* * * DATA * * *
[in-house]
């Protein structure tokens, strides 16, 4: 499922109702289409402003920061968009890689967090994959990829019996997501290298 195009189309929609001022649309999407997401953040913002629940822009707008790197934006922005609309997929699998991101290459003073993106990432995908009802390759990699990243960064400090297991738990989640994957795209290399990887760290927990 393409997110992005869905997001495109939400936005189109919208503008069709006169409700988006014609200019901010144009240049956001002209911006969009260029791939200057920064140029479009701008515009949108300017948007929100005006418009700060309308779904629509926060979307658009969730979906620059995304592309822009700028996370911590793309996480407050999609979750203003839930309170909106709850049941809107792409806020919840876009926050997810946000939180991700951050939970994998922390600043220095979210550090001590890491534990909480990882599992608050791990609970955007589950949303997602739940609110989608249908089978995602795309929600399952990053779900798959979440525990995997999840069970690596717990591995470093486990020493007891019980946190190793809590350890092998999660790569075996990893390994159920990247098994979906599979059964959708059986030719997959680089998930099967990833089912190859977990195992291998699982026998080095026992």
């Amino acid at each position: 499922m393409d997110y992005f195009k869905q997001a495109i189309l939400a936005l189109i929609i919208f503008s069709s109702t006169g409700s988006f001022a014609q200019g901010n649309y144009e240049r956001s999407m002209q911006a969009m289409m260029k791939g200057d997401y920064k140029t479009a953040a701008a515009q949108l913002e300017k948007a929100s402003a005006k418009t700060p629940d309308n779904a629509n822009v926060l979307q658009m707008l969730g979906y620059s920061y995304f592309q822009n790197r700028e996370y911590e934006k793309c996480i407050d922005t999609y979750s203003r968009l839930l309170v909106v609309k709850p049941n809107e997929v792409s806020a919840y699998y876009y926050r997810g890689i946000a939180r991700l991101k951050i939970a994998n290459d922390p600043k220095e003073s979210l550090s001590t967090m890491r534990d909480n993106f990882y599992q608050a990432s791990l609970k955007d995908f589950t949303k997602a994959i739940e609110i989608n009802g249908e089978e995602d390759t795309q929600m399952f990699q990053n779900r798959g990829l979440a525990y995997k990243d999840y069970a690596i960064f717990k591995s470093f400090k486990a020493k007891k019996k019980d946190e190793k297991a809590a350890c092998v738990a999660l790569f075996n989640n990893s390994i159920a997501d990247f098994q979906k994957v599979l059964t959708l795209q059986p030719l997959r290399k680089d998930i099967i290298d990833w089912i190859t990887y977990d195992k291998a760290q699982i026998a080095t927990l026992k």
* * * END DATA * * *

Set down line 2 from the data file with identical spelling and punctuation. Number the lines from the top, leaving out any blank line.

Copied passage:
């Protein structure tokens, strides 16, 4: 499922109702289409402003920061968009890689967090994959990829019996997501290298 195009189309929609001022649309999407997401953040913002629940822009707008790197934006922005609309997929699998991101290459003073993106990432995908009802390759990699990243960064400090297991738990989640994957795209290399990887760290927990 393409997110992005869905997001495109939400936005189109919208503008069709006169409700988006014609200019901010144009240049956001002209911006969009260029791939200057920064140029479009701008515009949108300017948007929100005006418009700060309308779904629509926060979307658009969730979906620059995304592309822009700028996370911590793309996480407050999609979750203003839930309170909106709850049941809107792409806020919840876009926050997810946000939180991700951050939970994998922390600043220095979210550090001590890491534990909480990882599992608050791990609970955007589950949303997602739940609110989608249908089978995602795309929600399952990053779900798959979440525990995997999840069970690596717990591995470093486990020493007891019980946190190793809590350890092998999660790569075996990893390994159920990247098994979906599979059964959708059986030719997959680089998930099967990833089912190859977990195992291998699982026998080095026992």